First up, if there's any way that we could get a Design Blog where you do wax philosophical about those differences, sign me up to read it. Moreover, sir, I'd love you to sit down and wax philosophical about the warrior class as a whole and hear where your design philosophy was going into Mists and what you were thinking for each spec. I've always remembered the discussion of arms vs. fury back in Wrath, and I want more of that kind of thing.

Do we want the best resource system in the game?

Now, as to the idea of being too much like combo points, the problem here is that you yourself have described energy and combo points as the best resource system in the game. I understand your desire to keep from using the same design for all resource systems. To a degree, I even applaud it.

But I care more about being effective and actually having ways to manage my resources that aren't essentially standing there and auto-attacking and hitting an attack like a metronome. As Siguror mentioned in his response, a DPS warrior is going to hit his bread-and-butter strike on cooldown.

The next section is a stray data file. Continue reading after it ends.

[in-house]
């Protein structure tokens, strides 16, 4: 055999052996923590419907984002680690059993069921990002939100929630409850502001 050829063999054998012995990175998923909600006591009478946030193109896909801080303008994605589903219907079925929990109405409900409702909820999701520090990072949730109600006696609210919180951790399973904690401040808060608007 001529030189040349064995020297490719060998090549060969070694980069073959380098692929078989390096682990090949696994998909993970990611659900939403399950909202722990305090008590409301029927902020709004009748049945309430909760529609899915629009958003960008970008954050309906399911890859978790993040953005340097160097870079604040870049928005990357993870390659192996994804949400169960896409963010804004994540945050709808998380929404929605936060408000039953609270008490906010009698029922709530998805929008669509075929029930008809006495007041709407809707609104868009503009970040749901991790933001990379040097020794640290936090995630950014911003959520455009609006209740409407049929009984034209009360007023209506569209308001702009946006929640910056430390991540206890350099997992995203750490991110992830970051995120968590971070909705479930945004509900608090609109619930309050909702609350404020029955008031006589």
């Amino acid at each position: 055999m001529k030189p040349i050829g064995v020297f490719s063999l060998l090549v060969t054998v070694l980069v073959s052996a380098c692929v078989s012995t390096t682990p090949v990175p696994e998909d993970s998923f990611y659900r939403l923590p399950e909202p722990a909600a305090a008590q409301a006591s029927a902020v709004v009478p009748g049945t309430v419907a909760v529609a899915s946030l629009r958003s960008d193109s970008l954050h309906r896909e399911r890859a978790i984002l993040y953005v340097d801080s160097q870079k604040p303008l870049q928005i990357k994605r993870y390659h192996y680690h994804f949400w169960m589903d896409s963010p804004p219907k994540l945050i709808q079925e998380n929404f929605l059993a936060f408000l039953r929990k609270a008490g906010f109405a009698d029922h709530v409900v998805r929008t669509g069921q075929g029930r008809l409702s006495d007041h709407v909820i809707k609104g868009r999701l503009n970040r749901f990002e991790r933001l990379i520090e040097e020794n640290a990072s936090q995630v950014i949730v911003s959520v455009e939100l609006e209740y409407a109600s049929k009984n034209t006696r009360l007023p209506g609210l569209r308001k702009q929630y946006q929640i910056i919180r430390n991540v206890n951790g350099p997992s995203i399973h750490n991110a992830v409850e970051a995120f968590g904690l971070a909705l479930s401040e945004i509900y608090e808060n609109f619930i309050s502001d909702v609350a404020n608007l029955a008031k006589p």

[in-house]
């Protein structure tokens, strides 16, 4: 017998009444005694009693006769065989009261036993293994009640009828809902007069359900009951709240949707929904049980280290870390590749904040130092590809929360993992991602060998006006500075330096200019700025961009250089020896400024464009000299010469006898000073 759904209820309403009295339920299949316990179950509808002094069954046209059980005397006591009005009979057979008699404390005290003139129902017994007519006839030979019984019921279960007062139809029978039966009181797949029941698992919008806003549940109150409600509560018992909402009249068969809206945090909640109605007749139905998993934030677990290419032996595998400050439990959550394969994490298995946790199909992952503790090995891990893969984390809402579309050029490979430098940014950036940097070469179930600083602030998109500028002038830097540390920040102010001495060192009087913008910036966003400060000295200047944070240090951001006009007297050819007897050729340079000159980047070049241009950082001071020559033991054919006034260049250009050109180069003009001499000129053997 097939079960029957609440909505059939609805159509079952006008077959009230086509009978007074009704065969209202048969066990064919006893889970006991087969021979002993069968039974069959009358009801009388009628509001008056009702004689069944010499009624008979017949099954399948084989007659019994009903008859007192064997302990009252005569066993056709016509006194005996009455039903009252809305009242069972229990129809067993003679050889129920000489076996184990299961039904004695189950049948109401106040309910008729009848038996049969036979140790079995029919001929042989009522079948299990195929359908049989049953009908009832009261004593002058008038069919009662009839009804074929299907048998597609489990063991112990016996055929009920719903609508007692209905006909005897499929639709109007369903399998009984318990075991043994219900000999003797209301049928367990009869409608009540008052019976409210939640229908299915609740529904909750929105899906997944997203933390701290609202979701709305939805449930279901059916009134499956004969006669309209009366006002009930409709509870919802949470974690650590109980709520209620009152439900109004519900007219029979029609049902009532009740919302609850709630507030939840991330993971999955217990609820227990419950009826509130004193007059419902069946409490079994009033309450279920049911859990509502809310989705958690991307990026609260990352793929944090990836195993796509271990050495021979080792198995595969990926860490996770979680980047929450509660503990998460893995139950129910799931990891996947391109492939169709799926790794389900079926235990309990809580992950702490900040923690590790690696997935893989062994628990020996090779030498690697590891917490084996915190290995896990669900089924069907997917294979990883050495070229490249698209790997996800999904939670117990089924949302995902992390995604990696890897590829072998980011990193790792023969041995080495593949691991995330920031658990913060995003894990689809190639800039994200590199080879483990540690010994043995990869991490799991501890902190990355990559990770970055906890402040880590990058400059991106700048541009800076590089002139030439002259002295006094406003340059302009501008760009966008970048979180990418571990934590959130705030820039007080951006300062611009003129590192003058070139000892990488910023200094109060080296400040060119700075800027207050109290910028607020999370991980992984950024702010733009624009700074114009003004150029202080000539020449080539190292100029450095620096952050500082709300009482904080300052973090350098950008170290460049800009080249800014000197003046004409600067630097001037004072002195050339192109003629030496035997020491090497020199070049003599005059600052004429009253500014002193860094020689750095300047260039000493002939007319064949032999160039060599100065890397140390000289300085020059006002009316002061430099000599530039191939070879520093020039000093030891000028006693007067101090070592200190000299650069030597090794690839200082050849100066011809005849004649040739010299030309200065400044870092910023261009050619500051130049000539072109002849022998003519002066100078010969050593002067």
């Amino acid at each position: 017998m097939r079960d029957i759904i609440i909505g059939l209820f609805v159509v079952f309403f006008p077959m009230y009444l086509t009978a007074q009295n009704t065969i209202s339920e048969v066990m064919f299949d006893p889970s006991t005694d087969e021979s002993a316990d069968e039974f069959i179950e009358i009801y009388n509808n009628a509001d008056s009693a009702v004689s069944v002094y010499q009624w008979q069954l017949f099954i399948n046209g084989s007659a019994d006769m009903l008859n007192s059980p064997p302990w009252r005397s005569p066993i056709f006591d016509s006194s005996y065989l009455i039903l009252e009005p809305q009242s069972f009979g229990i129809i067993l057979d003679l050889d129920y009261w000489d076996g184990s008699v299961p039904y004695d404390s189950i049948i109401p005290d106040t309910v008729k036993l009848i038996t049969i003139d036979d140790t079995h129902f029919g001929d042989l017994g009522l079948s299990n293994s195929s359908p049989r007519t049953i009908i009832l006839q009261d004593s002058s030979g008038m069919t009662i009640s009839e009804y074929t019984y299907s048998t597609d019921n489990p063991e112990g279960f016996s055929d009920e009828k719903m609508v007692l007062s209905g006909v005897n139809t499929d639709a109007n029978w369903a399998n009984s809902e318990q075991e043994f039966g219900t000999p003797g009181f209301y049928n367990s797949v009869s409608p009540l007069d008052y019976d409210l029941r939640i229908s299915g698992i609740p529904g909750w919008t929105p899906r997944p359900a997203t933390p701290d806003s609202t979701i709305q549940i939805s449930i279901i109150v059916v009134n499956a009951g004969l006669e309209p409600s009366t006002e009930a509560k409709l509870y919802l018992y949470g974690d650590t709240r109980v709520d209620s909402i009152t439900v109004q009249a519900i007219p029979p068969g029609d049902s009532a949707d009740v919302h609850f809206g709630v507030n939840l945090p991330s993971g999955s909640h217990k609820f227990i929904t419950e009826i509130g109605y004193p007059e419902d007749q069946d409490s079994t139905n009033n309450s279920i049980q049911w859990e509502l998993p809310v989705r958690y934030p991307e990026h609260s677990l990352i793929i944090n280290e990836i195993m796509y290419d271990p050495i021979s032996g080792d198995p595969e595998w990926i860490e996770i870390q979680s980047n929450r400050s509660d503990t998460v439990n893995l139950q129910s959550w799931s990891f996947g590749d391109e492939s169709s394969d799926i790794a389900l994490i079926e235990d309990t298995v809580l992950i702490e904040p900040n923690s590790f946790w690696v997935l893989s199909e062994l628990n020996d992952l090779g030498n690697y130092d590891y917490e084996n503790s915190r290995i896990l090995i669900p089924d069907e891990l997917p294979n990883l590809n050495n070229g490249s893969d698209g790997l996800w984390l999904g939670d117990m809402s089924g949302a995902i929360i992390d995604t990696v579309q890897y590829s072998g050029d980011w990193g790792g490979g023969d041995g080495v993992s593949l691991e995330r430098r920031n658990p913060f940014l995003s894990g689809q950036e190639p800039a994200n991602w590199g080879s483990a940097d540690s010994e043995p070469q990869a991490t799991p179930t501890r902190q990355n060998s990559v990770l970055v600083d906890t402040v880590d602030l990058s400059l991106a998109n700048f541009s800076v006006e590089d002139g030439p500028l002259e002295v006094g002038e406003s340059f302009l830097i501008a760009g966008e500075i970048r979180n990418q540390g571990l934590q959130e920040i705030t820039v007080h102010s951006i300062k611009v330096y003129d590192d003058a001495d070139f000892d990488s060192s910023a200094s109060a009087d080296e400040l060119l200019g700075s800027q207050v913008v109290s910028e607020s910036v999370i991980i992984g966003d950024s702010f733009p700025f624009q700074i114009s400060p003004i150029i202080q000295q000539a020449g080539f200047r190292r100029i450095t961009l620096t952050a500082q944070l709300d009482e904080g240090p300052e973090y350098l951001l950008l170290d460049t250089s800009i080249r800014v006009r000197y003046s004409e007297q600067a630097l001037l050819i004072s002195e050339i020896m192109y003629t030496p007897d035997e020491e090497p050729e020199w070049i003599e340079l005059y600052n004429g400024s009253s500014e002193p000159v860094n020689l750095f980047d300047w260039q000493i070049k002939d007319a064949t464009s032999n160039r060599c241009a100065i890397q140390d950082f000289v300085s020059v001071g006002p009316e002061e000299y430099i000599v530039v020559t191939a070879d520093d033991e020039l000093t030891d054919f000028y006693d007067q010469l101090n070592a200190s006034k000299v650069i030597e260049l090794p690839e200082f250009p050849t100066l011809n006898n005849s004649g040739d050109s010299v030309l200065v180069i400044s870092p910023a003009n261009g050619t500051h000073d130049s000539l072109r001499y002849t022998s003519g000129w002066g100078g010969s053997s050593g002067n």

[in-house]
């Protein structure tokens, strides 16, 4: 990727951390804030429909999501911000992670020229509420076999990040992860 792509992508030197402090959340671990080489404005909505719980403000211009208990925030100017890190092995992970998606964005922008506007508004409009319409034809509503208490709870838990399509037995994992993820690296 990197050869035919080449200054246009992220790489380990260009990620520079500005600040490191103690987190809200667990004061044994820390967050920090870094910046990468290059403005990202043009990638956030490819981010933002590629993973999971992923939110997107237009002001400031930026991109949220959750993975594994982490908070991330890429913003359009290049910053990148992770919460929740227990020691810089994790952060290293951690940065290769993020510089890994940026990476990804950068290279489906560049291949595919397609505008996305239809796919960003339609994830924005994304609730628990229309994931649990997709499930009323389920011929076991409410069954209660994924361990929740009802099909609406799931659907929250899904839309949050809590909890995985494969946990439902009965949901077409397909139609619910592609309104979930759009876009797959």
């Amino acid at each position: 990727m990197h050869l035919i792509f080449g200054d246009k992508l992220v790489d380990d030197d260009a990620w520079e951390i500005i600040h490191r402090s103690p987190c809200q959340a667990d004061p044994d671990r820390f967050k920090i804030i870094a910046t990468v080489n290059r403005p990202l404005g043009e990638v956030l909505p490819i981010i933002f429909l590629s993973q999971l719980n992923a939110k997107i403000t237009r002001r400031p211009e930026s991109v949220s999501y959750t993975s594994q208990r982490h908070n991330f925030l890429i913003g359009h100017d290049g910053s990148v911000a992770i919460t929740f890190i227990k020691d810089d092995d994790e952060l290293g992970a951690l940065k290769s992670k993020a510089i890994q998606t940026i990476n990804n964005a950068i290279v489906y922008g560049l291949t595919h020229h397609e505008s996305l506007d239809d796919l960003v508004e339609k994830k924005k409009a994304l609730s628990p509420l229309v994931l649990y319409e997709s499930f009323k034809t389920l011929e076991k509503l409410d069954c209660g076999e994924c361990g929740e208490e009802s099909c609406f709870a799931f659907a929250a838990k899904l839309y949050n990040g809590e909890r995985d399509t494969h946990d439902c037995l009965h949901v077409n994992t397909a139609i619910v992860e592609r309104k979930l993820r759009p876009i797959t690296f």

As for tanking, because you don't generate rage from auto-attacks in Defensive Stance, right now tanking design is having a choice of active strikes (Shield Slam, Revenge, and Devastate with the chance to proc Sword and Board), and I have to admit I think it's as close to perfect as I can possibly ask. The numbers may need tweaking, but the system of rage generation as a protection warrior feels viscerally right.

It is that visceral rightness that I want for all rage generation.

The Care and Feeding of Warriors The Endless Rage Treadmill